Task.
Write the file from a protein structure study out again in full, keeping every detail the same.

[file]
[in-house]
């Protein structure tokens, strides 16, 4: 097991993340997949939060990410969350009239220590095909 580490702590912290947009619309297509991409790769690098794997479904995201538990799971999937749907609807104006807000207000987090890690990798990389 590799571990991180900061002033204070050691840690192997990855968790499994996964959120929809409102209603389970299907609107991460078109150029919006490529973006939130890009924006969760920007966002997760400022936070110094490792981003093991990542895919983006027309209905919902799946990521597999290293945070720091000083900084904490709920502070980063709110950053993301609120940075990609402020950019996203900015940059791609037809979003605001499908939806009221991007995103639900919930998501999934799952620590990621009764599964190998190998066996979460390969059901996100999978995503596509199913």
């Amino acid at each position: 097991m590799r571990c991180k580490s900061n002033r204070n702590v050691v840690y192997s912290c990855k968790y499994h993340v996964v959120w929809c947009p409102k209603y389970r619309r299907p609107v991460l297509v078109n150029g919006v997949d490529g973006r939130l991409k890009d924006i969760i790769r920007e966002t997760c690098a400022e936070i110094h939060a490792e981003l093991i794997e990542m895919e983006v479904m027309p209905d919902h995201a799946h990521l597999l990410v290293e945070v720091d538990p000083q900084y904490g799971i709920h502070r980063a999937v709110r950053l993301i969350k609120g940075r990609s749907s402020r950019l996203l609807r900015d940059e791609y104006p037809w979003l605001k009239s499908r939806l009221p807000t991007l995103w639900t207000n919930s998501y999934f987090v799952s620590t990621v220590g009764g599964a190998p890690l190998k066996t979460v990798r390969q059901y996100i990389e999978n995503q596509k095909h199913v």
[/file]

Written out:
[in-house]
């Protein structure tokens, strides 16, 4: 097991993340997949939060990410969350009239220590095909 580490702590912290947009619309297509991409790769690098794997479904995201538990799971999937749907609807104006807000207000987090890690990798990389 590799571990991180900061002033204070050691840690192997990855968790499994996964959120929809409102209603389970299907609107991460078109150029919006490529973006939130890009924006969760920007966002997760400022936070110094490792981003093991990542895919983006027309209905919902799946990521597999290293945070720091000083900084904490709920502070980063709110950053993301609120940075990609402020950019996203900015940059791609037809979003605001499908939806009221991007995103639900919930998501999934799952620590990621009764599964190998190998066996979460390969059901996100999978995503596509199913």
């Amino acid at each position: 097991m590799r571990c991180k580490s900061n002033r204070n702590v050691v840690y192997s912290c990855k968790y499994h993340v996964v959120w929809c947009p409102k209603y389970r619309r299907p609107v991460l297509v078109n150029g919006v997949d490529g973006r939130l991409k890009d924006i969760i790769r920007e966002t997760c690098a400022e936070i110094h939060a490792e981003l093991i794997e990542m895919e983006v479904m027309p209905d919902h995201a799946h990521l597999l990410v290293e945070v720091d538990p000083q900084y904490g799971i709920h502070r980063a999937v709110r950053l993301i969350k609120g940075r990609s749907s402020r950019l996203l609807r900015d940059e791609y104006p037809w979003l605001k009239s499908r939806l009221p807000t991007l995103w639900t207000n919930s998501y999934f987090v799952s620590t990621v220590g009764g599964a190998p890690l190998k066996t979460v990798r390969q059901y996100i990389e999978n995503q596509k095909h199913v």